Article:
Computer vision, or the method of giving machines the ability to process images in an advanced way, has been given increased attention by researchers in the last several years. It is a broad term meant to encompass all the means through which images can be used to achieve medical aims. Applications range from automatically scanning photos taken on mobile phones to creating 3-D renderings that aid in patient evaluations on to developing algorithmic models for emergency room use in underserved areas.
As access to a greater number of images is apt to provide researchers with a volume of data ideal for developing better and more robust algorithms, a collection of visuals that have been enhanced, or scrubbed of patients’ identifying details and then highlighted in critical areas, can have massive potential for researchers and radiologists who rely on photographic data in their work.
Last week, the MIT Laboratory for Computational Physiology, a part of the Institute for Medical Engineering and Science (IMES) led by Professor Roger Mark, launched a preview of their MIMIC-Chest X-Ray Database (MIMIC-CXR), a repository of more than 350,000 detailed chest X-rays gathered over five years from the Beth Israel Deaconess Medical Center in Boston. The project, like the lab’s previous MIMIC-III, which houses critical care patient data from over 40,000 intensive care unit stays, is free and open to academic, clinical, and industrial investigators via the research resource PhysioNet. It represents the largest selection of publicly available chest radiographs to date.
With access to the MIMIC-CXR, funded by Philips Research, registered users and their cohorts can more easily develop algorithms for fourteen of the most common findings from a chest X-ray, including pneumonia, cardiomegaly (enlarged heart), edema (excess fluid), and a punctured lung. By way of linking visual markers to specific diagnoses, machines can readily help clinicians draw more accurate conclusions faster and thus, handle more cases in a shorter amount of time. These algorithms could prove especially beneficial for doctors working in underfunded and understaffed hospitals.
“Rural areas typically have no radiologists,” says Research Scientist Alistair E. W. Johnson, co-developer of the database along with Tom J. Pollard, Nathaniel R. Greenbaum, and Matthew P. Lungren; Seth J. Berkowitz, director of radiology informatics innovation; Chih-ying Deng of Harvard Medical School; and Steven Horng, associate director of emergency medicine informatics at Beth Israel. “If you have a room full of ill patients and no time to consult an expert radiologist, that’s somewhere where a model can help.”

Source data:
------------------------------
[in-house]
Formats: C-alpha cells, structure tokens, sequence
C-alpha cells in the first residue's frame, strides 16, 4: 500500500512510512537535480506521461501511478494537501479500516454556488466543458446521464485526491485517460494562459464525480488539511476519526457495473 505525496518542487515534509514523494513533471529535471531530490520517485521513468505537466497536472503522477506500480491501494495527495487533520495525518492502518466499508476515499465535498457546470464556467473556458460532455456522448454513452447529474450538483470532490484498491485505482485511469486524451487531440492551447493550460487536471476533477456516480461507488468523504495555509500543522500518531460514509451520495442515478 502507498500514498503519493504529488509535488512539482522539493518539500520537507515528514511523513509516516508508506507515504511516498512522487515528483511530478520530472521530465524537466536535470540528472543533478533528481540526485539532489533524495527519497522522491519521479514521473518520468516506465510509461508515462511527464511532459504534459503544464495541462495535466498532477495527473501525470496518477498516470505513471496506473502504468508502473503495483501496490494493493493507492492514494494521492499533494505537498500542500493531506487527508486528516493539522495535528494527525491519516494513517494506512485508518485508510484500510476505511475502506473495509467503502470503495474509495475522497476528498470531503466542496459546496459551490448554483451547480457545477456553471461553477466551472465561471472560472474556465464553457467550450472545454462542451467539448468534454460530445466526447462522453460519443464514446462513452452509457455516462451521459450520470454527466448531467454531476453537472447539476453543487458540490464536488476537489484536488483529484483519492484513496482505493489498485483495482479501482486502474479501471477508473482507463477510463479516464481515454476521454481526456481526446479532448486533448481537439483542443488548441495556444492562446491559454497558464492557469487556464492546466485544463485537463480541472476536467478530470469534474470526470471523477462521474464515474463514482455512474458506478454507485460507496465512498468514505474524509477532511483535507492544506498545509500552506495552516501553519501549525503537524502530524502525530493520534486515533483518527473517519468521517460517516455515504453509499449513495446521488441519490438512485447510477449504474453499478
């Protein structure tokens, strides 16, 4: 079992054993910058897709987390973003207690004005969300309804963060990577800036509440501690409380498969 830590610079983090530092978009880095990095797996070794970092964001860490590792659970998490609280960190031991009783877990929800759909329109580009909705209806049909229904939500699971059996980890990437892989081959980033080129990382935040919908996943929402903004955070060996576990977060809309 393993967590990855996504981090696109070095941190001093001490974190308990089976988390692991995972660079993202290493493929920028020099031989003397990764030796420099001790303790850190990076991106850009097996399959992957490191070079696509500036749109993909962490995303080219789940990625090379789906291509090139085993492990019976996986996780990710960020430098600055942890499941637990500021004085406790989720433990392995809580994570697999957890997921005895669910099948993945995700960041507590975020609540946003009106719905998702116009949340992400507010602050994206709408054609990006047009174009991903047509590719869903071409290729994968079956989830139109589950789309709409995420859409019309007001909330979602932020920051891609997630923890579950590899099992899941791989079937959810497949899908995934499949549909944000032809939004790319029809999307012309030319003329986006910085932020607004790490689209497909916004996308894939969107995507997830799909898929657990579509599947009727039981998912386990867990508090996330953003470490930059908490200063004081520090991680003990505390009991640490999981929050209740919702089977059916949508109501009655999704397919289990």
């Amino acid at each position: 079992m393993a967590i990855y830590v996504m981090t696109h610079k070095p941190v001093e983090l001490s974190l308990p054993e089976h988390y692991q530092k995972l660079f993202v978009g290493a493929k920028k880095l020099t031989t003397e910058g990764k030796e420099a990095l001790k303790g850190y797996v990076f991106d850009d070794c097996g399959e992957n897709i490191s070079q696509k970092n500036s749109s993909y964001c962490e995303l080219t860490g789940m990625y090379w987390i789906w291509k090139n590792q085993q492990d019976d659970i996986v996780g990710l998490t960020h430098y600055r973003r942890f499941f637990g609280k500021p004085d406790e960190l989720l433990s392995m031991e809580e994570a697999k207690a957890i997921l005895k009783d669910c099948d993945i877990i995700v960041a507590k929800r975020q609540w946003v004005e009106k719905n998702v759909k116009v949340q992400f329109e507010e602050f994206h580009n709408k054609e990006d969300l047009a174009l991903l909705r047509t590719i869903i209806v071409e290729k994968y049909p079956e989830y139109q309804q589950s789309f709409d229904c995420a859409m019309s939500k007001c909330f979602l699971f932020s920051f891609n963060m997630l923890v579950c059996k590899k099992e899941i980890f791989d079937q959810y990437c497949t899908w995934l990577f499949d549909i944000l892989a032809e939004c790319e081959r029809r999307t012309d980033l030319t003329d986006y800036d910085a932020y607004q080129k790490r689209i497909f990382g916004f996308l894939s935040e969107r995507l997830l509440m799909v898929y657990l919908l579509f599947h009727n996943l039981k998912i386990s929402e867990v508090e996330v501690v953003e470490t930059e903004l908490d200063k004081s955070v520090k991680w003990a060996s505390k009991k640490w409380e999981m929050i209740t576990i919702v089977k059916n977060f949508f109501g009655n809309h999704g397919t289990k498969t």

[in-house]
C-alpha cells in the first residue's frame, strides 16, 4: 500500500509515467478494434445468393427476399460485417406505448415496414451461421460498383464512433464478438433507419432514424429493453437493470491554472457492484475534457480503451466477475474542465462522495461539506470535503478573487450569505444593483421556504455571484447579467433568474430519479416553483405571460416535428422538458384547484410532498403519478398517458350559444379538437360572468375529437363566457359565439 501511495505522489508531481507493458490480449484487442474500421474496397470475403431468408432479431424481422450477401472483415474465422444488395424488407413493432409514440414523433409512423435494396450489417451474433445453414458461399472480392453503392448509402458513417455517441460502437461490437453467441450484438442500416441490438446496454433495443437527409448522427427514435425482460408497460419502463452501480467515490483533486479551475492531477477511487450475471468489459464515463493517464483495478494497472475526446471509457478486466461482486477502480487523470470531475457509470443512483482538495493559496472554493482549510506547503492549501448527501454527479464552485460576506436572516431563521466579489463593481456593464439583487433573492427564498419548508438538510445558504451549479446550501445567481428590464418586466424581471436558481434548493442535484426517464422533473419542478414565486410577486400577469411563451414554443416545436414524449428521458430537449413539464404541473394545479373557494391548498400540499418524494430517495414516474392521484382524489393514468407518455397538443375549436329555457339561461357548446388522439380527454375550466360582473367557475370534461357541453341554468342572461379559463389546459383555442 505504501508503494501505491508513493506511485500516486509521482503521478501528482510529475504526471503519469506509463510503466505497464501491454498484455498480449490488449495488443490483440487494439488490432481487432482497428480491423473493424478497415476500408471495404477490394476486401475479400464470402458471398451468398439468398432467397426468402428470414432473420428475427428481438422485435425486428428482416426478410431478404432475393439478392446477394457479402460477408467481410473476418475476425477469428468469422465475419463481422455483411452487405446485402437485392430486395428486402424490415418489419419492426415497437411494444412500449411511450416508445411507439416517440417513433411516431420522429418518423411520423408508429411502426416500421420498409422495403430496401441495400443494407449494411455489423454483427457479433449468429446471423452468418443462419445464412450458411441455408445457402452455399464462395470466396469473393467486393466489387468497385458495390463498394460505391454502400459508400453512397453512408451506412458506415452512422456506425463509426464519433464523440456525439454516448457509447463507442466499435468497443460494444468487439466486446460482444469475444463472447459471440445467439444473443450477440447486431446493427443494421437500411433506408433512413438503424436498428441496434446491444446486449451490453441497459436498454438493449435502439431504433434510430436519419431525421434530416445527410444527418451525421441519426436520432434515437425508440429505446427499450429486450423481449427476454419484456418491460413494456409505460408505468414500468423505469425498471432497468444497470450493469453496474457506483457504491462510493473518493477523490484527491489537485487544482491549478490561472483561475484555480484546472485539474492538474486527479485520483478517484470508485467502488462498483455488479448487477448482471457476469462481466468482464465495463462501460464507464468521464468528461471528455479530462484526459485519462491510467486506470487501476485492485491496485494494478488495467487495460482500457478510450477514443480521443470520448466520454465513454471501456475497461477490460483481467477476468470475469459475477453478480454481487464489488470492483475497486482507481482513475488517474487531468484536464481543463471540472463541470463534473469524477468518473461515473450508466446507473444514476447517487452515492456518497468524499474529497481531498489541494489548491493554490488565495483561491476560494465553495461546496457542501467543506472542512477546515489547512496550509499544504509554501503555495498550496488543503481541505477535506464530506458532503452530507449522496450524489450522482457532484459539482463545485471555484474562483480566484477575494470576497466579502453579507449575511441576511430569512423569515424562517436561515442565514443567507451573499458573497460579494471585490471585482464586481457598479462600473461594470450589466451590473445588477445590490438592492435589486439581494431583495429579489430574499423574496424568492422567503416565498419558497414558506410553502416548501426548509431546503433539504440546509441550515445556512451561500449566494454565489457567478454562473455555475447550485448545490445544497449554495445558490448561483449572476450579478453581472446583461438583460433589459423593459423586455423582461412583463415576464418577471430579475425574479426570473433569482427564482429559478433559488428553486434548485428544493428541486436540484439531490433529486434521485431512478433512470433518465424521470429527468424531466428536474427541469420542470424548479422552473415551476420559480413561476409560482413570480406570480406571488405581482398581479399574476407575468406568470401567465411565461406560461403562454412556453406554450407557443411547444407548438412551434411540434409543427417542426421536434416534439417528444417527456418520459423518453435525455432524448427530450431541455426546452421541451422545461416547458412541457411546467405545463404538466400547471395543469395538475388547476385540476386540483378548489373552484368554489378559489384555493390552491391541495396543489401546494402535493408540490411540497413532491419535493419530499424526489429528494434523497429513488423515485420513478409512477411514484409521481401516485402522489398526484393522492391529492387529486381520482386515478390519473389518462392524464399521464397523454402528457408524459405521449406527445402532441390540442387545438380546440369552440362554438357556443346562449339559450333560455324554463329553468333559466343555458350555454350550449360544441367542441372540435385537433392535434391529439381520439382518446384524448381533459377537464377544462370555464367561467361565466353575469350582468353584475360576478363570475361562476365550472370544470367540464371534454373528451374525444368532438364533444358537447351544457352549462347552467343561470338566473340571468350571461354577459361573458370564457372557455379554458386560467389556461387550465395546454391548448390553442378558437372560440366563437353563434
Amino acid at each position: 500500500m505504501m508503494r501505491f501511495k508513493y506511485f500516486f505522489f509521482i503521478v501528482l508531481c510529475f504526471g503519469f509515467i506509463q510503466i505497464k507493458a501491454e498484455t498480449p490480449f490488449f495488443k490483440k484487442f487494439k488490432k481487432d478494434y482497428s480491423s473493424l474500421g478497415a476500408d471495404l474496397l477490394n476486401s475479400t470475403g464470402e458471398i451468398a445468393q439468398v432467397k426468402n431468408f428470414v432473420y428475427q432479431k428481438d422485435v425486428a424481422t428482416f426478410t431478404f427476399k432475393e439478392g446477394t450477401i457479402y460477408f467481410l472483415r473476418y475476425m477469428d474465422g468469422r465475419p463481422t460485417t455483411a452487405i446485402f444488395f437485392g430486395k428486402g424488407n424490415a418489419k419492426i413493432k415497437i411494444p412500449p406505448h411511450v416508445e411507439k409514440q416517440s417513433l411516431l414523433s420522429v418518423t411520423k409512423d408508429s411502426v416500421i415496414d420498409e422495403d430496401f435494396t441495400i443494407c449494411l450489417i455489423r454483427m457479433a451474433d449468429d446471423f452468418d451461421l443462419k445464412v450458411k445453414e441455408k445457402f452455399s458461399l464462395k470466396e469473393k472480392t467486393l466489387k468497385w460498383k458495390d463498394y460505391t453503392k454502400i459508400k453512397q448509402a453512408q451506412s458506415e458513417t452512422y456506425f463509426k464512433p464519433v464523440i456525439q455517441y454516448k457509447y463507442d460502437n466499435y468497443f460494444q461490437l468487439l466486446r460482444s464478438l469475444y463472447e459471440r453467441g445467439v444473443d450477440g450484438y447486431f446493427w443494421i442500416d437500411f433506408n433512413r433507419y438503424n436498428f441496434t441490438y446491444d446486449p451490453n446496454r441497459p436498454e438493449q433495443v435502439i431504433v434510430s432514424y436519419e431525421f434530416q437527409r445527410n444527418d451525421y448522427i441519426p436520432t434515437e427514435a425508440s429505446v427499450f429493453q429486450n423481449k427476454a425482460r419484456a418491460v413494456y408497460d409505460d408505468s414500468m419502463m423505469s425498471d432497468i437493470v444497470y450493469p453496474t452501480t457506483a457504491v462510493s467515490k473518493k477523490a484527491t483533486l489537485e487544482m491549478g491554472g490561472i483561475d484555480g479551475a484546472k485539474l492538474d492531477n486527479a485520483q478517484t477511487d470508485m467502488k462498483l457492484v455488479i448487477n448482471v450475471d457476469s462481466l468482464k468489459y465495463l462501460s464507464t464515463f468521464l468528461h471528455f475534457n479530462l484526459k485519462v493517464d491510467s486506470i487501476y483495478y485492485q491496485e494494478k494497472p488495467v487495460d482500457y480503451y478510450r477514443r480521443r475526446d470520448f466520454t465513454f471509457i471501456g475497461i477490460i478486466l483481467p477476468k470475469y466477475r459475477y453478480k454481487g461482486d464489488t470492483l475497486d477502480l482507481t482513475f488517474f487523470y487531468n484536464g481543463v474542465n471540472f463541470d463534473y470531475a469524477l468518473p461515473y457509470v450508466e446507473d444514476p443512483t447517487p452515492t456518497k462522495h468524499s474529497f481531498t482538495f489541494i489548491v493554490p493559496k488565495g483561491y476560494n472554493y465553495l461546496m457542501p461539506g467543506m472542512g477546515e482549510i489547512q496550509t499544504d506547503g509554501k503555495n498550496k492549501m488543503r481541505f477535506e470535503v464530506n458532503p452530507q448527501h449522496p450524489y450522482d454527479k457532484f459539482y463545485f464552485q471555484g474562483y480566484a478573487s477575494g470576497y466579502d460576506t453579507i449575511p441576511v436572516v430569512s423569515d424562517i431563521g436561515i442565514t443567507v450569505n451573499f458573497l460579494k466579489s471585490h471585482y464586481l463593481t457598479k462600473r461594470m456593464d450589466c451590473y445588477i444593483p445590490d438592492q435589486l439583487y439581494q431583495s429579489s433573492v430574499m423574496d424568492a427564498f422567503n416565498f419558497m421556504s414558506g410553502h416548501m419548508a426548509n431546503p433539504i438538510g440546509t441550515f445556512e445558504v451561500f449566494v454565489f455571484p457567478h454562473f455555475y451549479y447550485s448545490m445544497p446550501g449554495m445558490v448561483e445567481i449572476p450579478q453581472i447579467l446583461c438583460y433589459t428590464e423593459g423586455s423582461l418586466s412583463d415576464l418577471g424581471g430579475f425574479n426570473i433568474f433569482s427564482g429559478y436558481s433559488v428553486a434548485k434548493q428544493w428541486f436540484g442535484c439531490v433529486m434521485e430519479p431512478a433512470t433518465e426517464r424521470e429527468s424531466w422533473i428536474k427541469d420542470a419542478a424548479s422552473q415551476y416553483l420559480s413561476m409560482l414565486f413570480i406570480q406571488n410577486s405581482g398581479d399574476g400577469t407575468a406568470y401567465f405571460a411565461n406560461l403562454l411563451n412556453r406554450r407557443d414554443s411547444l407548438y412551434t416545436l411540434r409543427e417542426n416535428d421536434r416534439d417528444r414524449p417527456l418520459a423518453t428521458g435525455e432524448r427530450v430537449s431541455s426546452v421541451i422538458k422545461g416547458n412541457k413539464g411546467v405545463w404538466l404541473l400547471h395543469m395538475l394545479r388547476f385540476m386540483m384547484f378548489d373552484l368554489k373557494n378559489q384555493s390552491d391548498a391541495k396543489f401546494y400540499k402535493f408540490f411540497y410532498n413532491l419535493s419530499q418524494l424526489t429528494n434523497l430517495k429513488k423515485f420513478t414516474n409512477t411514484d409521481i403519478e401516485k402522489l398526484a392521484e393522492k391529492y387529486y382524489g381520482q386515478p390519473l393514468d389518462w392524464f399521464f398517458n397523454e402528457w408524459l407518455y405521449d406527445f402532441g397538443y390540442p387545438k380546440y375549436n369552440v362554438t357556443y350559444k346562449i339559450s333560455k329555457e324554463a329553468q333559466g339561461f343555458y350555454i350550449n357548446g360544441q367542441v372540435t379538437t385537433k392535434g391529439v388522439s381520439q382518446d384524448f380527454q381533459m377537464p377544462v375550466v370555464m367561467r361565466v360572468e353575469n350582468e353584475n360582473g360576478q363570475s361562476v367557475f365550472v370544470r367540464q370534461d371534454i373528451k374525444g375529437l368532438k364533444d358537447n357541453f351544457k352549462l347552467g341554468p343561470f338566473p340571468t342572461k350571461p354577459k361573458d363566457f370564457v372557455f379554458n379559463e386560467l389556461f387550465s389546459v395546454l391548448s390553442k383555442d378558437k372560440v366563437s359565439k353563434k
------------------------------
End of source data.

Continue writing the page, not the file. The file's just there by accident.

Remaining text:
In the future, the lab hopes to link the X-ray archive to the MIMIC-III, thus forming a database that includes both patient ICU data and images. There are currently over 9,000 registered MIMIC-III users accessing critical care data, and the MIMIC-CXR would be a boon for those in critical care medicine looking to supplement clinical data with images.
Another asset of the database lies in its timing. Researchers at the Stanford Machine Learning Group and the Stanford Center for Artificial Intelligence in Medicine and Imaging released a similar dataset in January, collected over 15 years at Stanford Hospital. The MIT Laboratory for Computational Physiology and Stanford University groups collaborated to ensure that both datasets released could be used with minimal legwork for the interested researcher.
“With single center studies, you’re never sure if what you’ve found is true of everyone, or a consequence of the type of patients the hospital sees, or the way it gives its care,” Johnson says. “That’s why multicenter trials are so powerful. By working with Stanford, we’ve essentially empowered researchers around the world to run their own multicenter trials without having to spend the millions of dollars that typically costs.”
As with MIMIC-III, researchers will be able to gain access to MIMIC-CXR by first completing a training course on managing human subjects and then agreeing to cite the dataset in their published work.
“The next step is free text reports,” says Johnson. “We’re moving more towards having a complete history. When a radiologist is looking at a chest X-ray, they know who the person is and why they’re there. If we want to make radiologists’ lives easier, the models need to know who the person is, too.”